The National Labor Relations Board Office of the General Counsel announced this afternoon that it has authorized complaints on 43 unfair labor practice charges filed against McDonald’s franchisees and their franchisor, McDonald’s, USA, LLC. Significantly, the General Counsel has indicated that absent settlement in these cases, he will issue complaints against the respective franchisee and McDonald’s, USA, LLC as a joint employer respondent.
This announcement by the General Counsel of allegations his office will pursue in litigation before an Administrative Law Judge is widely being mischaracterized as a “ruling” or “decision” of the National Labor Relations Board itself. We are likely years from such a conclusive finding. Still, the General Counsel’s announcement is a clear proclamation of his legal position on the joint employment issue — a legal position, once again, at odds with decades of precedent.
The Board has long been expected to toss aside decades-old standard for determining whether two or more businesses may be found to be “joint employers.” In May 2014, the Board invited interested parties to submit amicus briefs in Browning-Ferris Industries, a case involving the routine application of the Board’s existing standard. Under that standard, two or more employers must “share or co-determine matters governing essential terms and conditions of employment.” Perhaps consistent with the approach announced today, the NLRB’s General Counsel’s brief argued that the Board should abandon its current joint employer standard in favor of an amorphous “totality of the circumstances” test. (McKenna Long & Aldridge filed an amicus brief on behalf of the Retail Litigation Center). The briefing period for amici closed on June 26, 2014, and the case appears to be ripe for decision. Obviously, the actual National Labor Relations Board decision in Browning-Ferris may have significant impact on the resolution of these McDonald’s cases as they go forward.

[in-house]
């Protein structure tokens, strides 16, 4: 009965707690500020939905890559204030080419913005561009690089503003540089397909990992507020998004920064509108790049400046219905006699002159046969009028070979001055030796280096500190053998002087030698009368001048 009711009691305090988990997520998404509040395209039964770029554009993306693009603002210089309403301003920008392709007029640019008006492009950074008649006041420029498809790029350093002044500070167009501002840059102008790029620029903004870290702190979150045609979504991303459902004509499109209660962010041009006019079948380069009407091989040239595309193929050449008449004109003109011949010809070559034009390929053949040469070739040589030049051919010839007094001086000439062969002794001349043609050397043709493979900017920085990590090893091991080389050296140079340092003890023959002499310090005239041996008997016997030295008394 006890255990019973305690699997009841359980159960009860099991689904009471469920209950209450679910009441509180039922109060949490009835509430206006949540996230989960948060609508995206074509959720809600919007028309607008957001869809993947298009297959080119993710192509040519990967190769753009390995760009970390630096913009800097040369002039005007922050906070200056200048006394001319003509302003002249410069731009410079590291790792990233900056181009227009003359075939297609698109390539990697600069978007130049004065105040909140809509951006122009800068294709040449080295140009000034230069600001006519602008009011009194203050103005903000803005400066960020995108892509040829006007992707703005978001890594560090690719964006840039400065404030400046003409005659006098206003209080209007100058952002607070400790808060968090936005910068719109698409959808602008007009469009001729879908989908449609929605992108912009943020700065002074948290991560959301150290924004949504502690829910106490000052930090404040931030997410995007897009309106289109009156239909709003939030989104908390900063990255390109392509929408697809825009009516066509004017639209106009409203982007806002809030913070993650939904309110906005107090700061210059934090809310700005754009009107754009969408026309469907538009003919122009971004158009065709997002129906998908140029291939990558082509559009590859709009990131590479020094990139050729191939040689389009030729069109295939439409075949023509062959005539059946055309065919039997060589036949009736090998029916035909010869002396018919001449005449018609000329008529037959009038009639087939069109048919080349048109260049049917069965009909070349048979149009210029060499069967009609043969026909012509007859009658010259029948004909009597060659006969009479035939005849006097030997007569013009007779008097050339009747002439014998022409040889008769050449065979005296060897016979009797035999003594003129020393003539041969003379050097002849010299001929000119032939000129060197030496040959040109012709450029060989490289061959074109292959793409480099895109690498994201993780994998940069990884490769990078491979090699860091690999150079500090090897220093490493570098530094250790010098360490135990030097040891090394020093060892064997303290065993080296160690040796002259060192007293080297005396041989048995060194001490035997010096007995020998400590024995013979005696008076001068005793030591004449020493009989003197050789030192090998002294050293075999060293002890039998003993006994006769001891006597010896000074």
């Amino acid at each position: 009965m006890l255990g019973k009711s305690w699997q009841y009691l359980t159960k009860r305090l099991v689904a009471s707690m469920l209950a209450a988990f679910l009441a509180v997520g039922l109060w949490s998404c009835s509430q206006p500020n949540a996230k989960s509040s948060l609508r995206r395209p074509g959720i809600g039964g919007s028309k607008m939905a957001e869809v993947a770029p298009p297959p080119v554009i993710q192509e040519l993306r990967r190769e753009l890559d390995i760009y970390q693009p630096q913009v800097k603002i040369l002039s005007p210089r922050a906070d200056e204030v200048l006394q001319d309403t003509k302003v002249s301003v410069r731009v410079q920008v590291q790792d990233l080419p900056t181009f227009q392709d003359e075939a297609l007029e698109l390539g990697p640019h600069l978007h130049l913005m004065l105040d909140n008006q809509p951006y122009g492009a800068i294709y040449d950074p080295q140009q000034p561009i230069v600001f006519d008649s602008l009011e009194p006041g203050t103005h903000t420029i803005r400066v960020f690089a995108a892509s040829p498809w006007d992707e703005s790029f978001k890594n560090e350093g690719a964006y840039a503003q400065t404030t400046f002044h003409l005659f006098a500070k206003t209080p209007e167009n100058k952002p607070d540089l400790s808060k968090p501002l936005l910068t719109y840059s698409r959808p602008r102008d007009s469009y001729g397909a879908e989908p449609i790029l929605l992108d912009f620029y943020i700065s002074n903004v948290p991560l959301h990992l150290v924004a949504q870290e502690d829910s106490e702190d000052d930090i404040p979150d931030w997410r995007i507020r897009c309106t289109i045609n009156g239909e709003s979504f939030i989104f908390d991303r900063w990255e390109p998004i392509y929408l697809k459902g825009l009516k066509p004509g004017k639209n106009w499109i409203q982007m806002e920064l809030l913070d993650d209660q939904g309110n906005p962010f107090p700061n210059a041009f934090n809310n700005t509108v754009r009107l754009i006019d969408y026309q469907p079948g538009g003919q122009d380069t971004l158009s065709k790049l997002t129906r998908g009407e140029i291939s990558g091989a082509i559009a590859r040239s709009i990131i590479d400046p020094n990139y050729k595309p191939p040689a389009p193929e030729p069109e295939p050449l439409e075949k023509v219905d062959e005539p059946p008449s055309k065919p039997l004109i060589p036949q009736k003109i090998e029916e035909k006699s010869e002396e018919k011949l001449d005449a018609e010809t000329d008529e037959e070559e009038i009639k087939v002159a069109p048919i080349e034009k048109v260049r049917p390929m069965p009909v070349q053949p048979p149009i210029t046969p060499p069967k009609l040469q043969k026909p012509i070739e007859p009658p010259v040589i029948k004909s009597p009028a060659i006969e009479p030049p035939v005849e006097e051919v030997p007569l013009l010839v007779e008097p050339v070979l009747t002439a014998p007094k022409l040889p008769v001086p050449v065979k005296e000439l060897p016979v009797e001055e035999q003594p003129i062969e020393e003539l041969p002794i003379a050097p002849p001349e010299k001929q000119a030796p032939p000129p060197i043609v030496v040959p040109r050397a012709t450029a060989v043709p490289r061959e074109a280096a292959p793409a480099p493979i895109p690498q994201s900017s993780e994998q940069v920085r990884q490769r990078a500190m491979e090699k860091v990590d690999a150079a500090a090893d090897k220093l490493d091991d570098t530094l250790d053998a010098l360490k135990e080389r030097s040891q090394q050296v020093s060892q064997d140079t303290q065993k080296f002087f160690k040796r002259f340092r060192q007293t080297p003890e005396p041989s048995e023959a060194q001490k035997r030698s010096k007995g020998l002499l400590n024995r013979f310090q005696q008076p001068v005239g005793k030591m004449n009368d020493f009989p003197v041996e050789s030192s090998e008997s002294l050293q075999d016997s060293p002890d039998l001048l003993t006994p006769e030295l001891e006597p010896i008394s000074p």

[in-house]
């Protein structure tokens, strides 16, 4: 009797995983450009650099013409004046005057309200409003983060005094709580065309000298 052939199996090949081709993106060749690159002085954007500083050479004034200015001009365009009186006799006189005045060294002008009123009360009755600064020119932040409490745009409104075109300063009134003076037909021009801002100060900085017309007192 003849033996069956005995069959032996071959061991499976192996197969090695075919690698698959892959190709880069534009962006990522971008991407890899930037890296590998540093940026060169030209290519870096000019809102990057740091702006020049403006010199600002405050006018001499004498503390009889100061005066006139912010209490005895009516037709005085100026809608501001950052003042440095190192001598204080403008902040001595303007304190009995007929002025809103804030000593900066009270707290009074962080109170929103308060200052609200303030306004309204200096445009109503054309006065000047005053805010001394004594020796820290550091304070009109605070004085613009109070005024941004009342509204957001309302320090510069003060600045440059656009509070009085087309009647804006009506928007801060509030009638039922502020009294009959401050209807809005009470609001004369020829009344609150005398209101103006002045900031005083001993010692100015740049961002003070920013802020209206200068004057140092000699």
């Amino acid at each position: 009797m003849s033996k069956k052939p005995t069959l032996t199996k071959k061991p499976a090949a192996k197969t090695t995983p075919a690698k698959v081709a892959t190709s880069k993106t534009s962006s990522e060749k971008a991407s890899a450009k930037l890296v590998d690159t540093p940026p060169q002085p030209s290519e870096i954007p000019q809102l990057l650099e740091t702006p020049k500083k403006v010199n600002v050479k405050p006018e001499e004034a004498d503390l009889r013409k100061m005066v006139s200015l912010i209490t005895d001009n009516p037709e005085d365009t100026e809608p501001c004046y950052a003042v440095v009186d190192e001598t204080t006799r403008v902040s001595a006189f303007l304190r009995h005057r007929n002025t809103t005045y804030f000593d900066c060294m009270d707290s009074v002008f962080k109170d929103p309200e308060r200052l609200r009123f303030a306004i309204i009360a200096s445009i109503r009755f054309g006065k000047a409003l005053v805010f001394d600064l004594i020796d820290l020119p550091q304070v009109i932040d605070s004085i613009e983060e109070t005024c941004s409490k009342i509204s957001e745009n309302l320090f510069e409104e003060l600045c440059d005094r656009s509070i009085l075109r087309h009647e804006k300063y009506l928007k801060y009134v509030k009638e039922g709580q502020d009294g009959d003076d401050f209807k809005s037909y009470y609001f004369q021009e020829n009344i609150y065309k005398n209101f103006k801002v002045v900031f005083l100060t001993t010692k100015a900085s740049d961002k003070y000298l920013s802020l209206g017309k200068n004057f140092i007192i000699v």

At a hearing of the House Subcommittee on Health, Education, Labor & Pensions on June 24, 2014, Andrew Puzder, the CEO of CKE Restaurants expressed his concerns about the Board’s shift in approach thus:
If franchisors are considered joint-employers with their franchisees, the cost of increased staff and increased risk will most likely translate into franchisors charging higher royalty rates and fees, perhaps significantly higher. Franchisor control over a franchisee’s labor force, and the risk and higher royalty rates and fees associated with it, have the potential to chill the desire of franchisors to franchise and of franchisees to acquire a franchise or to develop new units, at a time when the country desperately needs economic growth.
Many of these charges have been filed in concert with the Fight for Fifteen movement, funded significantly by the S.E.I.U. Since November 2012, at least 181 charges have been filed across the country against McDonald’s franchises. The General Counsel indicated today that 68 were found to have no merit, and presumably have been, or will be, dismissed. To date, 43 of these cases are thought by the General Counsel’s Office to have merit, and will be the subject of litigation absent settlement.